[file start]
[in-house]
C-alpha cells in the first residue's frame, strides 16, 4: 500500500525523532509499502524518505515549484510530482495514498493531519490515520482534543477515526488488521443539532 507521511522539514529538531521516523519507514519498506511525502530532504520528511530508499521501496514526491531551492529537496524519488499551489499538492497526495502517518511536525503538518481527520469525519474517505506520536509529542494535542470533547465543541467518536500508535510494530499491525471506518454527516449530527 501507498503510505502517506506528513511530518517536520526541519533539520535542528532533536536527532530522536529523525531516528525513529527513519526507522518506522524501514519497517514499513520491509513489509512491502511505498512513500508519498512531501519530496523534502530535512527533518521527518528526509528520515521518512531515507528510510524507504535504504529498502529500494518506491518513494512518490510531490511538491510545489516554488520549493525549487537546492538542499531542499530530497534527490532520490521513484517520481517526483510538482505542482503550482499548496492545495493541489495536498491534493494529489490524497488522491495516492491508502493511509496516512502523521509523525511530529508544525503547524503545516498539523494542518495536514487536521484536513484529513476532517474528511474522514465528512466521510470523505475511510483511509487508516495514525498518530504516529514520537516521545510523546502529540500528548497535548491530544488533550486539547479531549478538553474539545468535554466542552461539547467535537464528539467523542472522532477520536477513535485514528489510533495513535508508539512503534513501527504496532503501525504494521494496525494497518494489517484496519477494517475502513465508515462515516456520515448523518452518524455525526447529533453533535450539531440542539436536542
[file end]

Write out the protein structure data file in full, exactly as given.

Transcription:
[in-house]
C-alpha cells in the first residue's frame, strides 16, 4: 500500500525523532509499502524518505515549484510530482495514498493531519490515520482534543477515526488488521443539532 507521511522539514529538531521516523519507514519498506511525502530532504520528511530508499521501496514526491531551492529537496524519488499551489499538492497526495502517518511536525503538518481527520469525519474517505506520536509529542494535542470533547465543541467518536500508535510494530499491525471506518454527516449530527 501507498503510505502517506506528513511530518517536520526541519533539520535542528532533536536527532530522536529523525531516528525513529527513519526507522518506522524501514519497517514499513520491509513489509512491502511505498512513500508519498512531501519530496523534502530535512527533518521527518528526509528520515521518512531515507528510510524507504535504504529498502529500494518506491518513494512518490510531490511538491510545489516554488520549493525549487537546492538542499531542499530530497534527490532520490521513484517520481517526483510538482505542482503550482499548496492545495493541489495536498491534493494529489490524497488522491495516492491508502493511509496516512502523521509523525511530529508544525503547524503545516498539523494542518495536514487536521484536513484529513476532517474528511474522514465528512466521510470523505475511510483511509487508516495514525498518530504516529514520537516521545510523546502529540500528548497535548491530544488533550486539547479531549478538553474539545468535554466542552461539547467535537464528539467523542472522532477520536477513535485514528489510533495513535508508539512503534513501527504496532503501525504494521494496525494497518494489517484496519477494517475502513465508515462515516456520515448523518452518524455525526447529533453533535450539531440542539436536542